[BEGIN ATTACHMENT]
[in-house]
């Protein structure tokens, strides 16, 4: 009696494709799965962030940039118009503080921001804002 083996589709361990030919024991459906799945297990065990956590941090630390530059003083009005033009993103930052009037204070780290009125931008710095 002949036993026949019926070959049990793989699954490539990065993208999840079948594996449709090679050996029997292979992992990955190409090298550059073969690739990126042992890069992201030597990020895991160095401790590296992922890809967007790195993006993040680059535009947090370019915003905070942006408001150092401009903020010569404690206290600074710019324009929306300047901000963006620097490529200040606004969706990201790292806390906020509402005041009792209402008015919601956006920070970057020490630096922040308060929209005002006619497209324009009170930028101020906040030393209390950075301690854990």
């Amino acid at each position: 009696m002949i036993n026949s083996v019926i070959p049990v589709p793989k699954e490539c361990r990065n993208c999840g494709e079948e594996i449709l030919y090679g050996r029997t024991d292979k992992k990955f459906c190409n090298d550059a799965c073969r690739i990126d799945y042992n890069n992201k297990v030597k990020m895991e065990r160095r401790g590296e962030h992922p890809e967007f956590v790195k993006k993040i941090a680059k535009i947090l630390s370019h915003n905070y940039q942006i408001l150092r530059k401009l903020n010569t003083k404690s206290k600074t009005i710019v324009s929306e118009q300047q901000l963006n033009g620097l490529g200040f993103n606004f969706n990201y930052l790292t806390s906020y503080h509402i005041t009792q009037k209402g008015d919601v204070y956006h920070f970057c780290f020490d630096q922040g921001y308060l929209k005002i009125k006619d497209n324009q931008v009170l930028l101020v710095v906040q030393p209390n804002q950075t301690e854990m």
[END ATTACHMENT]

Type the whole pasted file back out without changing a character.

[in-house]
């Protein structure tokens, strides 16, 4: 009696494709799965962030940039118009503080921001804002 083996589709361990030919024991459906799945297990065990956590941090630390530059003083009005033009993103930052009037204070780290009125931008710095 002949036993026949019926070959049990793989699954490539990065993208999840079948594996449709090679050996029997292979992992990955190409090298550059073969690739990126042992890069992201030597990020895991160095401790590296992922890809967007790195993006993040680059535009947090370019915003905070942006408001150092401009903020010569404690206290600074710019324009929306300047901000963006620097490529200040606004969706990201790292806390906020509402005041009792209402008015919601956006920070970057020490630096922040308060929209005002006619497209324009009170930028101020906040030393209390950075301690854990």
């Amino acid at each position: 009696m002949i036993n026949s083996v019926i070959p049990v589709p793989k699954e490539c361990r990065n993208c999840g494709e079948e594996i449709l030919y090679g050996r029997t024991d292979k992992k990955f459906c190409n090298d550059a799965c073969r690739i990126d799945y042992n890069n992201k297990v030597k990020m895991e065990r160095r401790g590296e962030h992922p890809e967007f956590v790195k993006k993040i941090a680059k535009i947090l630390s370019h915003n905070y940039q942006i408001l150092r530059k401009l903020n010569t003083k404690s206290k600074t009005i710019v324009s929306e118009q300047q901000l963006n033009g620097l490529g200040f993103n606004f969706n990201y930052l790292t806390s906020y503080h509402i005041t009792q009037k209402g008015d919601v204070y956006h920070f970057c780290f020490d630096q922040g921001y308060l929209k005002i009125k006619d497209n324009q931008v009170l930028l101020v710095v906040q030393p209390n804002q950075t301690e854990m």